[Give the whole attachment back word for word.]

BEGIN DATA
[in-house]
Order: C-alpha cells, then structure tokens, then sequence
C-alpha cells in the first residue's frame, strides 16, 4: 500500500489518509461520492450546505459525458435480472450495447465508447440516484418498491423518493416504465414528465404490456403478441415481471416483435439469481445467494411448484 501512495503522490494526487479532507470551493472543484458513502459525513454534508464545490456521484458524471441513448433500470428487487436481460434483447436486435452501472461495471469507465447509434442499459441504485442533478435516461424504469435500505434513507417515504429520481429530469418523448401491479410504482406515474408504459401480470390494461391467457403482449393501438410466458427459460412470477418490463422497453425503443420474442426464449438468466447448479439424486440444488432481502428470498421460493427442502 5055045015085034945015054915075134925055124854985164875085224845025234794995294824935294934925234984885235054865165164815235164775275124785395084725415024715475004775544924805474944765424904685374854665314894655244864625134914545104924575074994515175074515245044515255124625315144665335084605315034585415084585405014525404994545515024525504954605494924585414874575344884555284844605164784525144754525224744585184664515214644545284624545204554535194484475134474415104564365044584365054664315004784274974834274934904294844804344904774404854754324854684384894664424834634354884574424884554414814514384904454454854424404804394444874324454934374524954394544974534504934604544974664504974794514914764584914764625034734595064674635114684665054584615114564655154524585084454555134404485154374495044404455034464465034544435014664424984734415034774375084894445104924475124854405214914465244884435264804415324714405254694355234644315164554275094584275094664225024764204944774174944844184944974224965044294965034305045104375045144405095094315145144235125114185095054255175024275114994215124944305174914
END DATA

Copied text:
[in-house]
Order: C-alpha cells, then structure tokens, then sequence
C-alpha cells in the first residue's frame, strides 16, 4: 500500500489518509461520492450546505459525458435480472450495447465508447440516484418498491423518493416504465414528465404490456403478441415481471416483435439469481445467494411448484 501512495503522490494526487479532507470551493472543484458513502459525513454534508464545490456521484458524471441513448433500470428487487436481460434483447436486435452501472461495471469507465447509434442499459441504485442533478435516461424504469435500505434513507417515504429520481429530469418523448401491479410504482406515474408504459401480470390494461391467457403482449393501438410466458427459460412470477418490463422497453425503443420474442426464449438468466447448479439424486440444488432481502428470498421460493427442502 5055045015085034945015054915075134925055124854985164875085224845025234794995294824935294934925234984885235054865165164815235164775275124785395084725415024715475004775544924805474944765424904685374854665314894655244864625134914545104924575074994515175074515245044515255124625315144665335084605315034585415084585405014525404994545515024525504954605494924585414874575344884555284844605164784525144754525224744585184664515214644545284624545204554535194484475134474415104564365044584365054664315004784274974834274934904294844804344904774404854754324854684384894664424834634354884574424884554414814514384904454454854424404804394444874324454934374524954394544974534504934604544974664504974794514914764584914764625034734595064674635114684665054584615114564655154524585084454555134404485154374495044404455034464465034544435014664424984734415034774375084894445104924475124854405214914465244884435264804415324714405254694355234644315164554275094584275094664225024764204944774174944844184944974224965044294965034305045104375045144405095094315145144235125114185095054255175024275114994215124944305174914